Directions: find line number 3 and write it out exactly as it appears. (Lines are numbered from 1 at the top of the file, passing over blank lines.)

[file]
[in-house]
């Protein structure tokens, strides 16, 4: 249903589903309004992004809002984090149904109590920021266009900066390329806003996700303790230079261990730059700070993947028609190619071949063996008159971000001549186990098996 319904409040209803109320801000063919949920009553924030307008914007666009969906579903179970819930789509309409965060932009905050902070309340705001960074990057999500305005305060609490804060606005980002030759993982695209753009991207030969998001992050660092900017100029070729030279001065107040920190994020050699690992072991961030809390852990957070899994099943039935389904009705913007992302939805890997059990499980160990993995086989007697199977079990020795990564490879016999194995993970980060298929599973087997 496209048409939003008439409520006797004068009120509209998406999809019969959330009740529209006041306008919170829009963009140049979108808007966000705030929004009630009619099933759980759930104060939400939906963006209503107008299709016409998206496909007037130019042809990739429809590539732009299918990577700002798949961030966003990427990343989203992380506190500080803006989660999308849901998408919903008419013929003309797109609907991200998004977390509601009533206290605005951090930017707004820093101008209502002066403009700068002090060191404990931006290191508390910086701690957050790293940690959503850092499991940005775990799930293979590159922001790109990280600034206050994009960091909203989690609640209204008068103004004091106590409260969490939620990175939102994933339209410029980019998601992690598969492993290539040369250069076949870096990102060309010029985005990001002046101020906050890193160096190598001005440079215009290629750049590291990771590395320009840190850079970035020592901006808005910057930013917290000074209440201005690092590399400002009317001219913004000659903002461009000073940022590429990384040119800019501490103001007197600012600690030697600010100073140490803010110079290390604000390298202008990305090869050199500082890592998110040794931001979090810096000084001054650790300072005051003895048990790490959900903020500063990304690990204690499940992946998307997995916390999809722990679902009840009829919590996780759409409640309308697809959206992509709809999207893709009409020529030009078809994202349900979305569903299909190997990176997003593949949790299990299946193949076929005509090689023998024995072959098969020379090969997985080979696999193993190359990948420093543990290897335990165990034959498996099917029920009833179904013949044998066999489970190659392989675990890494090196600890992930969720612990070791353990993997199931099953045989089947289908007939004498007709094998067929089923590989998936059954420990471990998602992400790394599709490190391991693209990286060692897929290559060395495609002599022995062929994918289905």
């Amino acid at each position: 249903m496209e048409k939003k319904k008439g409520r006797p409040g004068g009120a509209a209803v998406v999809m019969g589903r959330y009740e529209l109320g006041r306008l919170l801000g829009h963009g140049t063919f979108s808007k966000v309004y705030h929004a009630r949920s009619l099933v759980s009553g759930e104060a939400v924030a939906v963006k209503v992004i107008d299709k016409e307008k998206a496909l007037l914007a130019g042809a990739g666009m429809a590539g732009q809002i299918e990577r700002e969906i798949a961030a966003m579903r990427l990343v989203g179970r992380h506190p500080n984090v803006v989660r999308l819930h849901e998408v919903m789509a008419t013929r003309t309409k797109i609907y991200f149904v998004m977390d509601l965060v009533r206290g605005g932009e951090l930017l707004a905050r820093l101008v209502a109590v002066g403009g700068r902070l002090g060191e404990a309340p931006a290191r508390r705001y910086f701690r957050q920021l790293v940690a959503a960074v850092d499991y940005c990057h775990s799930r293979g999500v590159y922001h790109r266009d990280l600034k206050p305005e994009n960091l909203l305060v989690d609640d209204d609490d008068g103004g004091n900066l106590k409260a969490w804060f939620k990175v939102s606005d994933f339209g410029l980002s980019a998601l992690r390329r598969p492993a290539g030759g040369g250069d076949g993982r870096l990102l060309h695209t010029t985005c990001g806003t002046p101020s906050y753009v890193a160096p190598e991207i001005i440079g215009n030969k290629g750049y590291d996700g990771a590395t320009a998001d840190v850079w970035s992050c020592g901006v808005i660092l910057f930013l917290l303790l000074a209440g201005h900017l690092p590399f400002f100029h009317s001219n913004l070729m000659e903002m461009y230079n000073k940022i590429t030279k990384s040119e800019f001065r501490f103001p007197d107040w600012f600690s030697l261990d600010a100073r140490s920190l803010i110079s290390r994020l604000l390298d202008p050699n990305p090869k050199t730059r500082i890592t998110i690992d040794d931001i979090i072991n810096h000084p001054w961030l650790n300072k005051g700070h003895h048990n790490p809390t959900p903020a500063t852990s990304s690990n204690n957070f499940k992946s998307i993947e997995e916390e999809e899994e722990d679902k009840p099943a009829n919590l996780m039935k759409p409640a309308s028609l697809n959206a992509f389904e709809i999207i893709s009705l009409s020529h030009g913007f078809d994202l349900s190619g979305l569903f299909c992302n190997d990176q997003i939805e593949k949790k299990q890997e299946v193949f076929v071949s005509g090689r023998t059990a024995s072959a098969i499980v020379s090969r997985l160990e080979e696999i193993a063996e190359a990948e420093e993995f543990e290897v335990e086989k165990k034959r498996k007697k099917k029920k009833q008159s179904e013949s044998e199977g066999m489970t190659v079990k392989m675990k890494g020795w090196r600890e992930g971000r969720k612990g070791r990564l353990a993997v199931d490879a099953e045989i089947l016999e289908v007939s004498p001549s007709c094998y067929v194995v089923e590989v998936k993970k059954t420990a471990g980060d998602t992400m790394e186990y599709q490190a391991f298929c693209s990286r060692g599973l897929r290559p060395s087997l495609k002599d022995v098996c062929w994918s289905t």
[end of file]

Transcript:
């Amino acid at each position: 249903m496209e048409k939003k319904k008439g409520r006797p409040g004068g009120a509209a209803v998406v999809m019969g589903r959330y009740e529209l109320g006041r306008l919170l801000g829009h963009g140049t063919f979108s808007k966000v309004y705030h929004a009630r949920s009619l099933v759980s009553g759930e104060a939400v924030a939906v963006k209503v992004i107008d299709k016409e307008k998206a496909l007037l914007a130019g042809a990739g666009m429809a590539g732009q809002i299918e990577r700002e969906i798949a961030a966003m579903r990427l990343v989203g179970r992380h506190p500080n984090v803006v989660r999308l819930h849901e998408v919903m789509a008419t013929r003309t309409k797109i609907y991200f149904v998004m977390d509601l965060v009533r206290g605005g932009e951090l930017l707004a905050r820093l101008v209502a109590v002066g403009g700068r902070l002090g060191e404990a309340p931006a290191r508390r705001y910086f701690r957050q920021l790293v940690a959503a960074v850092d499991y940005c990057h775990s799930r293979g999500v590159y922001h790109r266009d990280l600034k206050p305005e994009n960091l909203l305060v989690d609640d209204d609490d008068g103004g004091n900066l106590k409260a969490w804060f939620k990175v939102s606005d994933f339209g410029l980002s980019a998601l992690r390329r598969p492993a290539g030759g040369g250069d076949g993982r870096l990102l060309h695209t010029t985005c990001g806003t002046p101020s906050y753009v890193a160096p190598e991207i001005i440079g215009n030969k290629g750049y590291d996700g990771a590395t320009a998001d840190v850079w970035s992050c020592g901006v808005i660092l910057f930013l917290l303790l000074a209440g201005h900017l690092p590399f400002f100029h009317s001219n913004l070729m000659e903002m461009y230079n000073k940022i590429t030279k990384s040119e800019f001065r501490f103001p007197d107040w600012f600690s030697l261990d600010a100073r140490s920190l803010i110079s290390r994020l604000l390298d202008p050699n990305p090869k050199t730059r500082i890592t998110i690992d040794d931001i979090i072991n810096h000084p001054w961030l650790n300072k005051g700070h003895h048990n790490p809390t959900p903020a500063t852990s990304s690990n204690n957070f499940k992946s998307i993947e997995e916390e999809e899994e722990d679902k009840p099943a009829n919590l996780m039935k759409p409640a309308s028609l697809n959206a992509f389904e709809i999207i893709s009705l009409s020529h030009g913007f078809d994202l349900s190619g979305l569903f299909c992302n190997d990176q997003i939805e593949k949790k299990q890997e299946v193949f076929v071949s005509g090689r023998t059990a024995s072959a098969i499980v020379s090969r997985l160990e080979e696999i193993a063996e190359a990948e420093e993995f543990e290897v335990e086989k165990k034959r498996k007697k099917k029920k009833q008159s179904e013949s044998e199977g066999m489970t190659v079990k392989m675990k890494g020795w090196r600890e992930g971000r969720k612990g070791r990564l353990a993997v199931d490879a099953e045989i089947l016999e289908v007939s004498p001549s007709c094998y067929v194995v089923e590989v998936k993970k059954t420990a471990g980060d998602t992400m790394e186990y599709q490190a391991f298929c693209s990286r060692g599973l897929r290559p060395s087997l495609k002599d022995v098996c062929w994918s289905t």